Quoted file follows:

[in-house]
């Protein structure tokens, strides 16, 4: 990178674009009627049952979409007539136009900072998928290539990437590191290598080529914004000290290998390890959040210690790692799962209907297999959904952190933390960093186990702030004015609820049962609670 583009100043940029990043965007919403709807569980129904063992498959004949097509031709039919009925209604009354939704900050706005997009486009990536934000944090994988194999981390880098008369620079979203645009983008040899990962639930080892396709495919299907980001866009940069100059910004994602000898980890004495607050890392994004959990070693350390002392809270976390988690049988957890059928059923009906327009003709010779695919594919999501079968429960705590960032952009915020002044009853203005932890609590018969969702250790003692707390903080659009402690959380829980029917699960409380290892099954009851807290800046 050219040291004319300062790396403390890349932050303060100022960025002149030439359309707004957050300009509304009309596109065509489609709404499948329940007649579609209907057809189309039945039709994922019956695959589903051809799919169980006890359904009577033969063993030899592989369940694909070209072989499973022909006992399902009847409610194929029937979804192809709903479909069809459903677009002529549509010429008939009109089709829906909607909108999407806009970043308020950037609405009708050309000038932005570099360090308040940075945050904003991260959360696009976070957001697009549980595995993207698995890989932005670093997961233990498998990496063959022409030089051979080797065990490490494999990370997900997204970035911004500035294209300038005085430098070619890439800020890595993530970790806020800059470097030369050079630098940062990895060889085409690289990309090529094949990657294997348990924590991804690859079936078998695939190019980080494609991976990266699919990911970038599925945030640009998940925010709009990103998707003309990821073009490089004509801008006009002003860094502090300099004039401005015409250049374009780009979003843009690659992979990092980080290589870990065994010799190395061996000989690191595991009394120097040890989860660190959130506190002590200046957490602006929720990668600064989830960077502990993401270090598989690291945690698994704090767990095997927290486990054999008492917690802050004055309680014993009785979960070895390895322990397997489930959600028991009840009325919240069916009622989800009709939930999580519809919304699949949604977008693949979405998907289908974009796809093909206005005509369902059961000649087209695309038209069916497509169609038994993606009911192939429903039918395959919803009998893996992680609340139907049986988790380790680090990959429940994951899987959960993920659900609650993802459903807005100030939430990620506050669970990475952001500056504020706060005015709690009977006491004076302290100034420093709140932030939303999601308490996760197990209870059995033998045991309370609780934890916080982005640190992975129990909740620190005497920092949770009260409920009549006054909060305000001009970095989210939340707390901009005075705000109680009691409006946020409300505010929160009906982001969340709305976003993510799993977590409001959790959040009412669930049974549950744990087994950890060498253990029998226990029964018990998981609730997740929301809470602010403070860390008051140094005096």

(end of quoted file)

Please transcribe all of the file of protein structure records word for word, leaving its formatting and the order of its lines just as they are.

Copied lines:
[in-house]
């Protein structure tokens, strides 16, 4: 990178674009009627049952979409007539136009900072998928290539990437590191290598080529914004000290290998390890959040210690790692799962209907297999959904952190933390960093186990702030004015609820049962609670 583009100043940029990043965007919403709807569980129904063992498959004949097509031709039919009925209604009354939704900050706005997009486009990536934000944090994988194999981390880098008369620079979203645009983008040899990962639930080892396709495919299907980001866009940069100059910004994602000898980890004495607050890392994004959990070693350390002392809270976390988690049988957890059928059923009906327009003709010779695919594919999501079968429960705590960032952009915020002044009853203005932890609590018969969702250790003692707390903080659009402690959380829980029917699960409380290892099954009851807290800046 050219040291004319300062790396403390890349932050303060100022960025002149030439359309707004957050300009509304009309596109065509489609709404499948329940007649579609209907057809189309039945039709994922019956695959589903051809799919169980006890359904009577033969063993030899592989369940694909070209072989499973022909006992399902009847409610194929029937979804192809709903479909069809459903677009002529549509010429008939009109089709829906909607909108999407806009970043308020950037609405009708050309000038932005570099360090308040940075945050904003991260959360696009976070957001697009549980595995993207698995890989932005670093997961233990498998990496063959022409030089051979080797065990490490494999990370997900997204970035911004500035294209300038005085430098070619890439800020890595993530970790806020800059470097030369050079630098940062990895060889085409690289990309090529094949990657294997348990924590991804690859079936078998695939190019980080494609991976990266699919990911970038599925945030640009998940925010709009990103998707003309990821073009490089004509801008006009002003860094502090300099004039401005015409250049374009780009979003843009690659992979990092980080290589870990065994010799190395061996000989690191595991009394120097040890989860660190959130506190002590200046957490602006929720990668600064989830960077502990993401270090598989690291945690698994704090767990095997927290486990054999008492917690802050004055309680014993009785979960070895390895322990397997489930959600028991009840009325919240069916009622989800009709939930999580519809919304699949949604977008693949979405998907289908974009796809093909206005005509369902059961000649087209695309038209069916497509169609038994993606009911192939429903039918395959919803009998893996992680609340139907049986988790380790680090990959429940994951899987959960993920659900609650993802459903807005100030939430990620506050669970990475952001500056504020706060005015709690009977006491004076302290100034420093709140932030939303999601308490996760197990209870059995033998045991309370609780934890916080982005640190992975129990909740620190005497920092949770009260409920009549006054909060305000001009970095989210939340707390901009005075705000109680009691409006946020409300505010929160009906982001969340709305976003993510799993977590409001959790959040009412669930049974549950744990087994950890060498253990029998226990029964018990998981609730997740929301809470602010403070860390008051140094005096």